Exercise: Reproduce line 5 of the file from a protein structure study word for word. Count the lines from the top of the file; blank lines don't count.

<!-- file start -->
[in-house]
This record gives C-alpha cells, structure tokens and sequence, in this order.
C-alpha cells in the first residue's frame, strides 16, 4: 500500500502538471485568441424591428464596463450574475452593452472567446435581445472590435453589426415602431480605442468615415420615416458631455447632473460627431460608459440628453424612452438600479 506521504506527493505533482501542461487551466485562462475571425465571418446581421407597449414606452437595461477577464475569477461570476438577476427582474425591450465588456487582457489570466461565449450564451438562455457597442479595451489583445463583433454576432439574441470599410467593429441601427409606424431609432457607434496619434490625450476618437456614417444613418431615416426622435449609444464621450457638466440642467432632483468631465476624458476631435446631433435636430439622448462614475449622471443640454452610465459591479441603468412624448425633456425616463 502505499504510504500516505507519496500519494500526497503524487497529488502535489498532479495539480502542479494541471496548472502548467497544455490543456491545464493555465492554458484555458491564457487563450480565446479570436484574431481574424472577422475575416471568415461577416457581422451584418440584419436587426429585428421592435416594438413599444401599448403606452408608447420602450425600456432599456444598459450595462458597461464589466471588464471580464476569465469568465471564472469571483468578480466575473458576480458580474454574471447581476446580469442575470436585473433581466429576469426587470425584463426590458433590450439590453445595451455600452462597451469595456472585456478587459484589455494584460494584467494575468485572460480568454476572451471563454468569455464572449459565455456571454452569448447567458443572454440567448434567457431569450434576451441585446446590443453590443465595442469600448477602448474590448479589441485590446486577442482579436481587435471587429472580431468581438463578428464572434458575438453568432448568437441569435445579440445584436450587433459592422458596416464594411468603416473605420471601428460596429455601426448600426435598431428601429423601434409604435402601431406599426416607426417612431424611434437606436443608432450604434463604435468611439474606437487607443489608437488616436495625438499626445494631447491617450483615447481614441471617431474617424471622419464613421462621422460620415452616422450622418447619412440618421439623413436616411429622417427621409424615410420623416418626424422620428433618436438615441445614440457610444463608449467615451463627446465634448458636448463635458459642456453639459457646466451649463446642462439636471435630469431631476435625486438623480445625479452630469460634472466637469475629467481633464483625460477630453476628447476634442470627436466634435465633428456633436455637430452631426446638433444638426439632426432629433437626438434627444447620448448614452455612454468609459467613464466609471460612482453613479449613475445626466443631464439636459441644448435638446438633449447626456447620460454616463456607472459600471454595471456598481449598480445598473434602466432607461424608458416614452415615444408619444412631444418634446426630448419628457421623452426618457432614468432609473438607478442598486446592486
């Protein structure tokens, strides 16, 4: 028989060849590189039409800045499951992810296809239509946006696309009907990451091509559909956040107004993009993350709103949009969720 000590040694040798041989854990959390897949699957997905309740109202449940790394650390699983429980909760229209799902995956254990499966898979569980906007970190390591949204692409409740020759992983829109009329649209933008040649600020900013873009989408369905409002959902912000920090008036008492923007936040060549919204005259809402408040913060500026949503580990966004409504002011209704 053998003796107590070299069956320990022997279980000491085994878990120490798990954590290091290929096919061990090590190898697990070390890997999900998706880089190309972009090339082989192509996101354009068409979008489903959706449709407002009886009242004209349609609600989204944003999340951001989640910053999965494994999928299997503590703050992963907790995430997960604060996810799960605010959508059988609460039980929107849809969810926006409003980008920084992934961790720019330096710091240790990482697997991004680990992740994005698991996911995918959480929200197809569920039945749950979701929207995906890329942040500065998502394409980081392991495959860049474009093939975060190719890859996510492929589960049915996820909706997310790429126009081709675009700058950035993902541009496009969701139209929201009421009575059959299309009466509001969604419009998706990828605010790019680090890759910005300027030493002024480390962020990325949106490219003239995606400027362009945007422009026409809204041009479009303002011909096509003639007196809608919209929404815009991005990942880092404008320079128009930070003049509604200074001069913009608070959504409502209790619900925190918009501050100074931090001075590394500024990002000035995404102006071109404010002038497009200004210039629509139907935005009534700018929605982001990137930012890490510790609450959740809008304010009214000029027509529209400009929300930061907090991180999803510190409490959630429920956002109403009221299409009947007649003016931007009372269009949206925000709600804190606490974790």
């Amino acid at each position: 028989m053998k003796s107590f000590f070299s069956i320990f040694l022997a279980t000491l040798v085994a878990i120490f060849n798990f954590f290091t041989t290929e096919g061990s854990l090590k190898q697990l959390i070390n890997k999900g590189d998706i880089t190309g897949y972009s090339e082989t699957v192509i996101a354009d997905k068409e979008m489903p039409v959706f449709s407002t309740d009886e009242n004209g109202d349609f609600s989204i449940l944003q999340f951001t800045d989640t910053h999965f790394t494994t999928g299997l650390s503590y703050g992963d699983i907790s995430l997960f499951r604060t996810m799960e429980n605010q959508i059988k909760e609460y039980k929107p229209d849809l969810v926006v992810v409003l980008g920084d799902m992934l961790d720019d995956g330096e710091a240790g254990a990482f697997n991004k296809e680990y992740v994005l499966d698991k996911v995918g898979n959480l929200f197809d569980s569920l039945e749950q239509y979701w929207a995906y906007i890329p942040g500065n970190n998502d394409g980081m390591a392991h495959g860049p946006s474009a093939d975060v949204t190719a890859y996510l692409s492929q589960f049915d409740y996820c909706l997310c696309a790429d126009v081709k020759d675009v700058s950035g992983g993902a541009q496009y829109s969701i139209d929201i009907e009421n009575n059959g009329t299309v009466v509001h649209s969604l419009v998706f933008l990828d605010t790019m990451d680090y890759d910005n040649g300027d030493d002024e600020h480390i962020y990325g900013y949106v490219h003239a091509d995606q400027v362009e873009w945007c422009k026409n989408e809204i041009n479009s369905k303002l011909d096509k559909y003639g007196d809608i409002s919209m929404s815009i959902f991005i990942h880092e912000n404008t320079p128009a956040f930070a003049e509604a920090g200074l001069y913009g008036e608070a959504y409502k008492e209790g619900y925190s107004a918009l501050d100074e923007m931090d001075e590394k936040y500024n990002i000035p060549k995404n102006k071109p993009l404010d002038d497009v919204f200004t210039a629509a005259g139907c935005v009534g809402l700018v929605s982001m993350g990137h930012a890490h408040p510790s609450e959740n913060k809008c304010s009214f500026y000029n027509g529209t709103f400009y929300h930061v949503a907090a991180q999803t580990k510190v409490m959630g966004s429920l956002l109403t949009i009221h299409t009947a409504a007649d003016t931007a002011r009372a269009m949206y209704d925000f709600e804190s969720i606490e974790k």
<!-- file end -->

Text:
């Amino acid at each position: 028989m053998k003796s107590f000590f070299s069956i320990f040694l022997a279980t000491l040798v085994a878990i120490f060849n798990f954590f290091t041989t290929e096919g061990s854990l090590k190898q697990l959390i070390n890997k999900g590189d998706i880089t190309g897949y972009s090339e082989t699957v192509i996101a354009d997905k068409e979008m489903p039409v959706f449709s407002t309740d009886e009242n004209g109202d349609f609600s989204i449940l944003q999340f951001t800045d989640t910053h999965f790394t494994t999928g299997l650390s503590y703050g992963d699983i907790s995430l997960f499951r604060t996810m799960e429980n605010q959508i059988k909760e609460y039980k929107p229209d849809l969810v926006v992810v409003l980008g920084d799902m992934l961790d720019d995956g330096e710091a240790g254990a990482f697997n991004k296809e680990y992740v994005l499966d698991k996911v995918g898979n959480l929200f197809d569980s569920l039945e749950q239509y979701w929207a995906y906007i890329p942040g500065n970190n998502d394409g980081m390591a392991h495959g860049p946006s474009a093939d975060v949204t190719a890859y996510l692409s492929q589960f049915d409740y996820c909706l997310c696309a790429d126009v081709k020759d675009v700058s950035g992983g993902a541009q496009y829109s969701i139209d929201i009907e009421n009575n059959g009329t299309v009466v509001h649209s969604l419009v998706f933008l990828d605010t790019m990451d680090y890759d910005n040649g300027d030493d002024e600020h480390i962020y990325g900013y949106v490219h003239a091509d995606q400027v362009e873009w945007c422009k026409n989408e809204i041009n479009s369905k303002l011909d096509k559909y003639g007196d809608i409002s919209m929404s815009i959902f991005i990942h880092e912000n404008t320079p128009a956040f930070a003049e509604a920090g200074l001069y913009g008036e608070a959504y409502k008492e209790g619900y925190s107004a918009l501050d100074e923007m931090d001075e590394k936040y500024n990002i000035p060549k995404n102006k071109p993009l404010d002038d497009v919204f200004t210039a629509a005259g139907c935005v009534g809402l700018v929605s982001m993350g990137h930012a890490h408040p510790s609450e959740n913060k809008c304010s009214f500026y000029n027509g529209t709103f400009y929300h930061v949503a907090a991180q999803t580990k510190v409490m959630g966004s429920l956002l109403t949009i009221h299409t009947a409504a007649d003016t931007a002011r009372a269009m949206y209704d925000f709600e804190s969720i606490e974790k």